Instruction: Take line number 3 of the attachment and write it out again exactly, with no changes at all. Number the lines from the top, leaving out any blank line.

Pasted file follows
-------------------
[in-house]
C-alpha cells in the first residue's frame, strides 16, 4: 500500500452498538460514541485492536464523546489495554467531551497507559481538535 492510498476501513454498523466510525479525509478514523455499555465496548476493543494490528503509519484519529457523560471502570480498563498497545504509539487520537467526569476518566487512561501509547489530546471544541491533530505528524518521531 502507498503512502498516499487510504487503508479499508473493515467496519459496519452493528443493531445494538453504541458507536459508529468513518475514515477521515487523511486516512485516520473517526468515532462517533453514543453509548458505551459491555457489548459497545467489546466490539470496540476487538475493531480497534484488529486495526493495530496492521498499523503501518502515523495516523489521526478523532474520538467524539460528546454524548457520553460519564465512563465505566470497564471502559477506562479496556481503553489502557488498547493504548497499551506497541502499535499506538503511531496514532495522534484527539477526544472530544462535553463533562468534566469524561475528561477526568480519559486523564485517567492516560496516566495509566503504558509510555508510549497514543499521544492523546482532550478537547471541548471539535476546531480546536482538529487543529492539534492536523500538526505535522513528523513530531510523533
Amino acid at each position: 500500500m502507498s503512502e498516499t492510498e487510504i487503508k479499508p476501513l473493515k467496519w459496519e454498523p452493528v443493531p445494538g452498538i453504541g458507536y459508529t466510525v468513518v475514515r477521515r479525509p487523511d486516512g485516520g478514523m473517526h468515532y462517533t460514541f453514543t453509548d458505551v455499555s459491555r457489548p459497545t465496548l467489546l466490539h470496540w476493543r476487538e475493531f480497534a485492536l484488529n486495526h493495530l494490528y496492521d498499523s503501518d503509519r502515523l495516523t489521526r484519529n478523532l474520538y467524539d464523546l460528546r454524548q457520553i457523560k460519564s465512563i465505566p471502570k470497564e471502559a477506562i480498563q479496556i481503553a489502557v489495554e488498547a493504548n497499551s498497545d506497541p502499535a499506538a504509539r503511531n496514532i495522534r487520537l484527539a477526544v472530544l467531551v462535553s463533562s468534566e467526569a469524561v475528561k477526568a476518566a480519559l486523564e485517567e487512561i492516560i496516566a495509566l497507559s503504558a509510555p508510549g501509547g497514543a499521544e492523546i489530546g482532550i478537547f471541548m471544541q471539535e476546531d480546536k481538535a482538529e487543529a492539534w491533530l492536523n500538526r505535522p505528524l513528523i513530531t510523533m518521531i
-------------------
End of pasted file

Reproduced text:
Amino acid at each position: 500500500m502507498s503512502e498516499t492510498e487510504i487503508k479499508p476501513l473493515k467496519w459496519e454498523p452493528v443493531p445494538g452498538i453504541g458507536y459508529t466510525v468513518v475514515r477521515r479525509p487523511d486516512g485516520g478514523m473517526h468515532y462517533t460514541f453514543t453509548d458505551v455499555s459491555r457489548p459497545t465496548l467489546l466490539h470496540w476493543r476487538e475493531f480497534a485492536l484488529n486495526h493495530l494490528y496492521d498499523s503501518d503509519r502515523l495516523t489521526r484519529n478523532l474520538y467524539d464523546l460528546r454524548q457520553i457523560k460519564s465512563i465505566p471502570k470497564e471502559a477506562i480498563q479496556i481503553a489502557v489495554e488498547a493504548n497499551s498497545d506497541p502499535a499506538a504509539r503511531n496514532i495522534r487520537l484527539a477526544v472530544l467531551v462535553s463533562s468534566e467526569a469524561v475528561k477526568a476518566a480519559l486523564e485517567e487512561i492516560i496516566a495509566l497507559s503504558a509510555p508510549g501509547g497514543a499521544e492523546i489530546g482532550i478537547f471541548m471544541q471539535e476546531d480546536k481538535a482538529e487543529a492539534w491533530l492536523n500538526r505535522p505528524l513528523i513530531t510523533m518521531i